SAO Instructors

Semester 1/Study Period 1, 2017

SAO has a variety of instructors from both the Centre for Astrophysics & Supercomputing and from various institutions and observatories around the world. Not all instructors teach each semester.

To read about some of our instructors and their "astronomical inspiration" click here

We are currently organising our list of instructors for the next semester.

Note: This is a preliminary allocation and may change prior to semester start.
  • AST80005 Exploring the Solar System: Sarah Maddison and Adam Deller
  • Prof Sarah Maddison is a professor of astrophysics at the Centre for Astrophysics & Supercomputing, Swinburne University of Technology. Sarah has a BSc(Hons) in applied mathematics and a PhD in computational astrophysics, both from the Mathematics Department at Monash University. Her main areas of interest are star and planet formation, particularly the formation, evolution and dynamics of protoplanetary disks. She spends a lot of her time trying to understand how tiny grains grow to become planets and the observational signatures of (proto)planets in disks. She also studies planetary dynamics. Sarah has worked at New Mexico State University in the USA and at the Observatoire de Grenoble in France. At Swinburne Sarah is part of the Stars & Planets Group and her team work on a range of planet formation problems, using both numerical codes and large telescopes to study dust in planet-forming disks. For ten years Sarah was the SAO coordinator and in 2012 led the team to win a prestigious Citation Award from the Commonwealth Government and the 2012 Swinburne Vice-Chancellor's Teaching Award. Sarah is also involved in a range of outreach activities including AstroTour and Scientists in Schools. Sarah is the Dean of the School of Science.

    Dr Adam Deller is an ARC Future Fellow in the Swinburne Centre for Astrophysics & Supercomputing. "I explore the physics of compact objects (neutron stars and black holes) primarily by way of observations with radio telescopes. My current research focuses on uncovering the origin of Fast Radio Bursts (FRBs), which are millisecond-duration radio flashes that originate in distant galaxies. We can compare the imprint of the intergalactic medium on the FRB signal against the distance to the FRB host galaxy, as measured with optical observations, and hence use FRBs as a unique probe of tenuous plasma in intergalactic space. Closer to home, I study neutron stars within the Milky Way galaxy, both in the form of radio pulsars, and X-ray binaries (where the neutron star is accreting gas from a companion object). I specialise in performing astrometry on these systems, using radio telescopes spread across continents to make carefully calibrated images with extremely high angular resolution. By repeatedly observing the systems over time, we can discern the tiny changes in position caused by the relative motion of the target source compared to the Earth, which includes the annual motion of the Earth around the Sun. The amplitude of this "parallax" depends inversely on the source distance, and provides a means to obtain an accurate and model-independent estimate of this distance. I have a background in electronic engineering and maintain an active interest in radio astronomy instrumentation. I have developed the "DiFX" distributed correlator that is used by a number of operational radio interferometers, and I am involved with a number of working groups contributing to the design of the forthcoming Square Kilometre Array (SKA)."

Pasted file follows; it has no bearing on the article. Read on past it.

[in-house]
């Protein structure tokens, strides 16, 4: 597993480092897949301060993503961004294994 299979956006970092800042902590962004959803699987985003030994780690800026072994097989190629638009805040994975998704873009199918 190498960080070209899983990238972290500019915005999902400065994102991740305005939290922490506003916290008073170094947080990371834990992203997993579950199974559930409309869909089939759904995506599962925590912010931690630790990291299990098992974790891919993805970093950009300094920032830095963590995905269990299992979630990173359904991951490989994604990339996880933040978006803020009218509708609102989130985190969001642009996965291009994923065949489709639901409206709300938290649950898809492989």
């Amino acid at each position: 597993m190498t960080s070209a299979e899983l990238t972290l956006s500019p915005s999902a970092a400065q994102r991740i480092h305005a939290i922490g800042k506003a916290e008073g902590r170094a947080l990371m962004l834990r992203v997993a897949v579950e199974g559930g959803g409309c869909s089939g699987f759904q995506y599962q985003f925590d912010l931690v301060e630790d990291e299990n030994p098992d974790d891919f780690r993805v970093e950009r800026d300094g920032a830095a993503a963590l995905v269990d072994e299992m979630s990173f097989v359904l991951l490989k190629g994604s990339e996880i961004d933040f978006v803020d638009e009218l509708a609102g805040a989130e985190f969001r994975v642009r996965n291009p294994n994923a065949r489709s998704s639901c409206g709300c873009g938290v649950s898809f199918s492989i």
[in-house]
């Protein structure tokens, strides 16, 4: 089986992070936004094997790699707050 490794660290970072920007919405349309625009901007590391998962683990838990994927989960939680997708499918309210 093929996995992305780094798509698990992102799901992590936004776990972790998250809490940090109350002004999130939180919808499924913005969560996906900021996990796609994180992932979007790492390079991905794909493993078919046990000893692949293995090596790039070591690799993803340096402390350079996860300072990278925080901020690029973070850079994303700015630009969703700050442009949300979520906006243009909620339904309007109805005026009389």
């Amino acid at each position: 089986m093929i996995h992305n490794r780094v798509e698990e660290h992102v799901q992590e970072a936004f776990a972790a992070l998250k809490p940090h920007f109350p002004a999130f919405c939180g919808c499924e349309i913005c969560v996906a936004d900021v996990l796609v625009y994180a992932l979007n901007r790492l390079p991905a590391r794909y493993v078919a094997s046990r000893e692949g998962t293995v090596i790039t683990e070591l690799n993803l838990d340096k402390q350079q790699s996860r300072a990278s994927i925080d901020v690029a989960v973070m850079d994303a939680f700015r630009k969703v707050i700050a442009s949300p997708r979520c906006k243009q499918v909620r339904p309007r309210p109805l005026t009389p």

• AST80001 Astrobiology and the Origins of Life : Jon Clarke
  • Dr Jonathan Clarke received his PhD from Flinders University in South Australia in 1988 for a thesis on the Early Cambrian geology of Wilkawillina Gorge in South Australia, an area known for some of the oldest metazoan reefs in Australia. Over the course of his career he has worked in the exploration, government, and university sectors. His work has covered mineral and energy exploration, regolith geosciences, marine geology, geomorphology and palaeontology. Jonathan has worked extensively in the Precambrian terrains of Australia, including the Pilbara, Yilgarn and Gawler Cratons, the Mt Isa region, and the Flinders Ranges. This has led to considerable exposure to the record of early life on Earth. He has contributed to over 100 peer-reviewed papers, the most cited of which include papers on the history of aridity in the Atacama Desert in South America, the significance of biogenic opal in the regolith, the evolution of the palaeodrainages of Western Australia, and inverted relief on Mars. Other papers have included research into Pilbara stromatolites and their significance to martian astrobiology. Jonathan has also edited “Mars analog research” (AAS, 2006), and contributed chapters on extraterrestrial aridity in the third edition of Extraterrestrial arid surface processes (Wiley, 2011), extraterrestrial regolith in the Regolith Textbook (CSIRO 2008) and to “Mars expedition planning” (AAS 2004). He is president of Mars Society Australia, an associate of the Australian Centre for Astrobiology, and has spent three rotations at the Mars Desert Research Station in Utah. When he can, Jonathan enjoys scuba diving, reading, movies, and bushwalking.

  • AST80002 Astrophotography & CCD Imaging: Mel Hulbert